By Sergio Tovar
Photography by Amy Chapman Braun
Ali Boden + Cass Nieman came to the Nicholas School wanting to help others and increase engagement in the environmental field.
Getting involved in K-12 science education outreach through the Duke University Marine Lab (DUML) Community Science Program has allowed the Master of Environmental Management students to pursue their passions while helping make an impact on the community.
“Children are some of the most impressionable people,” said Nieman. “And when we teach them something that really resonates with them, they go home and tell their friends and family.”
Last summer, the second-year Coastal Environmental Management students developed and implemented a science, technology, engineering and mathematics (STEM) curriculum for Carteret County (N.C.) elementary schools. Boden and Nieman have continued similar efforts this school year through the initiative’s outreach program with the local Boys & Girls’ Club— even after Hurricane Florence hit the area.
“Participating in STEM outreach with K-12 students allows you to be that role model for so many excited-to-learn kids,” said Boden. “It’s a great feeling to help provide education to the next generation of leaders, entrepreneurs, engineers and scientists.”
Elizabeth DeMattia, lead scientist for the DUML Community Science Program, said having bright and enthusiastic Duke students as mentors impacts the children.
“They’re rock stars,” said DeMattia. “Professors and faculty can go in and talk at schools, but we’re a lot older. The students have a coolness factor that we don’t necessarily have, so the connections that they make are pretty great and so powerful to watch.”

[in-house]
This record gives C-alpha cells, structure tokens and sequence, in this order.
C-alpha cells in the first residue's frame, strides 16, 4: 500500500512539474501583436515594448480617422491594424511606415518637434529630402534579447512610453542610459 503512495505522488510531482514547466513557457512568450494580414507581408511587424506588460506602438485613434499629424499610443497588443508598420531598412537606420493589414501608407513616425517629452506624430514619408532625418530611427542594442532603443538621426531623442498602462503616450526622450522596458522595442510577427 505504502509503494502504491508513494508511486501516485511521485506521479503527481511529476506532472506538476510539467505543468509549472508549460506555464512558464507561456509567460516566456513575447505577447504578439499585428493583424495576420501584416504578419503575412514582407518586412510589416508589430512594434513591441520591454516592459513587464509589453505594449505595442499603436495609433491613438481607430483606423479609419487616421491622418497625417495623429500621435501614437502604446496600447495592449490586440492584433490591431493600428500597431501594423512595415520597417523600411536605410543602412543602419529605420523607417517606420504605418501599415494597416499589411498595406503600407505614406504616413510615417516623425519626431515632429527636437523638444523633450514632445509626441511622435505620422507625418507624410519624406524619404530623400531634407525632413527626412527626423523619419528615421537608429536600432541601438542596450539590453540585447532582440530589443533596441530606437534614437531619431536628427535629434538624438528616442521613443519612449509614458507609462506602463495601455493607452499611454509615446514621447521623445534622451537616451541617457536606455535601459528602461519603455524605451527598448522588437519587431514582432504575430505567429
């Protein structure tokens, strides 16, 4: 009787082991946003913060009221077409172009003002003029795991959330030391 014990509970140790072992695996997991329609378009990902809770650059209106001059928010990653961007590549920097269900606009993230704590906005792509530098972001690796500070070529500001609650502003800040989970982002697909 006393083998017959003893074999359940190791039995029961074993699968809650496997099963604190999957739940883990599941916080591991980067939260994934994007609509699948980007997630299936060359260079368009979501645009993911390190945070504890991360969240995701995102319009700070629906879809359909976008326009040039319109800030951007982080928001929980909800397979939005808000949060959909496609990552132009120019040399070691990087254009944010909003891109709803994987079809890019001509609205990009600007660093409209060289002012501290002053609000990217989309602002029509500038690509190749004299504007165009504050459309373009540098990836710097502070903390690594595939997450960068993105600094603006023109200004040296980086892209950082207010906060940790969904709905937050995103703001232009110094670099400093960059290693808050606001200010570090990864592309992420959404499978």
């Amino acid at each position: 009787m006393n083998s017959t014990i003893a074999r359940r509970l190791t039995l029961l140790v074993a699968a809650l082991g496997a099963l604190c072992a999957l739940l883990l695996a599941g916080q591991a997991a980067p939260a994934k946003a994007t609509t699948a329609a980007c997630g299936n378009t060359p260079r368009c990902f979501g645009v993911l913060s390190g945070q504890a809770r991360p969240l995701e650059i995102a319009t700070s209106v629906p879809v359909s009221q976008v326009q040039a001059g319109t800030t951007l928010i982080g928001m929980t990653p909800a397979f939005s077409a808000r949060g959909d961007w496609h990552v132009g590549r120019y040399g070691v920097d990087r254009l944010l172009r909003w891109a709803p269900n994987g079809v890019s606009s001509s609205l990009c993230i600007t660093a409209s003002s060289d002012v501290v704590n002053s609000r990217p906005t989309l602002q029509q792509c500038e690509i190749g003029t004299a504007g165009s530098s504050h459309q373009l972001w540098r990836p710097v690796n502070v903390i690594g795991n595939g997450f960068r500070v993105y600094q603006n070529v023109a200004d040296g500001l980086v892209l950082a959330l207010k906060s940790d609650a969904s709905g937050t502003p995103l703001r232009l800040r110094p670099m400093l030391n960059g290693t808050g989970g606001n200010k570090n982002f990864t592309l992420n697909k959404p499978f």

The program aims to give local students—some from underrepresented communities in STEM fields—what
is likely their first hands-on exposure to ongoing marine research. It also teaches them how environmental
issues such as water quality and plastic pollution affect their community.
“Our programs connect students to the science, but most importantly they connect them to the scientists— from the researchers to the graduate students to the undergraduate students,” said DeMattia. “And those connections are the most important part of our program—not just for the Carteret County students, but also the Duke students.”
Stanback Dean Toddi Steelman said investing in pipeline programs is essential to fulfilling the school’s mission of increasing diversity in the environmental field—and also to its advancement. Gaining student interest in the subject matter is also key.